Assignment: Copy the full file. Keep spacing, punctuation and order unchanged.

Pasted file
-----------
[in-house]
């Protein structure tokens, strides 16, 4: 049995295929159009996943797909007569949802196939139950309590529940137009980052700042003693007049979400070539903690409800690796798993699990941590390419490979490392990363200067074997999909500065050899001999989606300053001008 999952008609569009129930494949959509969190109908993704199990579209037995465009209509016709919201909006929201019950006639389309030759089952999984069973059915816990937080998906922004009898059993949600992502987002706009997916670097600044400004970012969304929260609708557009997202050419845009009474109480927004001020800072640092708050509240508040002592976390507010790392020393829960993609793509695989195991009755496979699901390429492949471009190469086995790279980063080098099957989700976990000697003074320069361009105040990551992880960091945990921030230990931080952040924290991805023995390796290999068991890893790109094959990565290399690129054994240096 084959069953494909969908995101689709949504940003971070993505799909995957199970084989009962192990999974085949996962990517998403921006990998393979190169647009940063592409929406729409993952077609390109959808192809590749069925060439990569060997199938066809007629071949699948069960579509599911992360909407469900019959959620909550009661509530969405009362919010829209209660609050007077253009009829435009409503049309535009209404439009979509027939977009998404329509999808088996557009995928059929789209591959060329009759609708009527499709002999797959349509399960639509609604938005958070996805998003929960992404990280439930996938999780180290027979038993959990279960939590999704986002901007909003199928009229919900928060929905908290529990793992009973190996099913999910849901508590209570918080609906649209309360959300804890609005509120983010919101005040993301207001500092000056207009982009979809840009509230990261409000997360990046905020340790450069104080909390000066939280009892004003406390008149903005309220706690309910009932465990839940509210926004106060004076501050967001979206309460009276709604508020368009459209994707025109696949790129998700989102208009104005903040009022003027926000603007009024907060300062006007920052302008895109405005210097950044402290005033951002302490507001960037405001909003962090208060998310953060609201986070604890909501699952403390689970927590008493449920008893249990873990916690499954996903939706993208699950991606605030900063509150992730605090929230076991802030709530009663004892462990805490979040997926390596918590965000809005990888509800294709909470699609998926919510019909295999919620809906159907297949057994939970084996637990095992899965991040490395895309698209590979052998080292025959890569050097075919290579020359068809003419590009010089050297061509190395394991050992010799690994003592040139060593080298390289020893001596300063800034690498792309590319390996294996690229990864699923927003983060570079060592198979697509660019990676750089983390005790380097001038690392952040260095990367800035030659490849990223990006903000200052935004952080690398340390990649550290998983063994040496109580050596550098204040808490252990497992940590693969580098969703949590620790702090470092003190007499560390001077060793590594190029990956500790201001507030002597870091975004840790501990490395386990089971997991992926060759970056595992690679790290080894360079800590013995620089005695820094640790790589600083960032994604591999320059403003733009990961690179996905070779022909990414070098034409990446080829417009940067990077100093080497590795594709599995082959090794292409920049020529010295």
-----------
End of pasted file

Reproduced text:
[in-house]
């Protein structure tokens, strides 16, 4: 049995295929159009996943797909007569949802196939139950309590529940137009980052700042003693007049979400070539903690409800690796798993699990941590390419490979490392990363200067074997999909500065050899001999989606300053001008 999952008609569009129930494949959509969190109908993704199990579209037995465009209509016709919201909006929201019950006639389309030759089952999984069973059915816990937080998906922004009898059993949600992502987002706009997916670097600044400004970012969304929260609708557009997202050419845009009474109480927004001020800072640092708050509240508040002592976390507010790392020393829960993609793509695989195991009755496979699901390429492949471009190469086995790279980063080098099957989700976990000697003074320069361009105040990551992880960091945990921030230990931080952040924290991805023995390796290999068991890893790109094959990565290399690129054994240096 084959069953494909969908995101689709949504940003971070993505799909995957199970084989009962192990999974085949996962990517998403921006990998393979190169647009940063592409929406729409993952077609390109959808192809590749069925060439990569060997199938066809007629071949699948069960579509599911992360909407469900019959959620909550009661509530969405009362919010829209209660609050007077253009009829435009409503049309535009209404439009979509027939977009998404329509999808088996557009995928059929789209591959060329009759609708009527499709002999797959349509399960639509609604938005958070996805998003929960992404990280439930996938999780180290027979038993959990279960939590999704986002901007909003199928009229919900928060929905908290529990793992009973190996099913999910849901508590209570918080609906649209309360959300804890609005509120983010919101005040993301207001500092000056207009982009979809840009509230990261409000997360990046905020340790450069104080909390000066939280009892004003406390008149903005309220706690309910009932465990839940509210926004106060004076501050967001979206309460009276709604508020368009459209994707025109696949790129998700989102208009104005903040009022003027926000603007009024907060300062006007920052302008895109405005210097950044402290005033951002302490507001960037405001909003962090208060998310953060609201986070604890909501699952403390689970927590008493449920008893249990873990916690499954996903939706993208699950991606605030900063509150992730605090929230076991802030709530009663004892462990805490979040997926390596918590965000809005990888509800294709909470699609998926919510019909295999919620809906159907297949057994939970084996637990095992899965991040490395895309698209590979052998080292025959890569050097075919290579020359068809003419590009010089050297061509190395394991050992010799690994003592040139060593080298390289020893001596300063800034690498792309590319390996294996690229990864699923927003983060570079060592198979697509660019990676750089983390005790380097001038690392952040260095990367800035030659490849990223990006903000200052935004952080690398340390990649550290998983063994040496109580050596550098204040808490252990497992940590693969580098969703949590620790702090470092003190007499560390001077060793590594190029990956500790201001507030002597870091975004840790501990490395386990089971997991992926060759970056595992690679790290080894360079800590013995620089005695820094640790790589600083960032994604591999320059403003733009990961690179996905070779022909990414070098034409990446080829417009940067990077100093080497590795594709599995082959090794292409920049020529010295």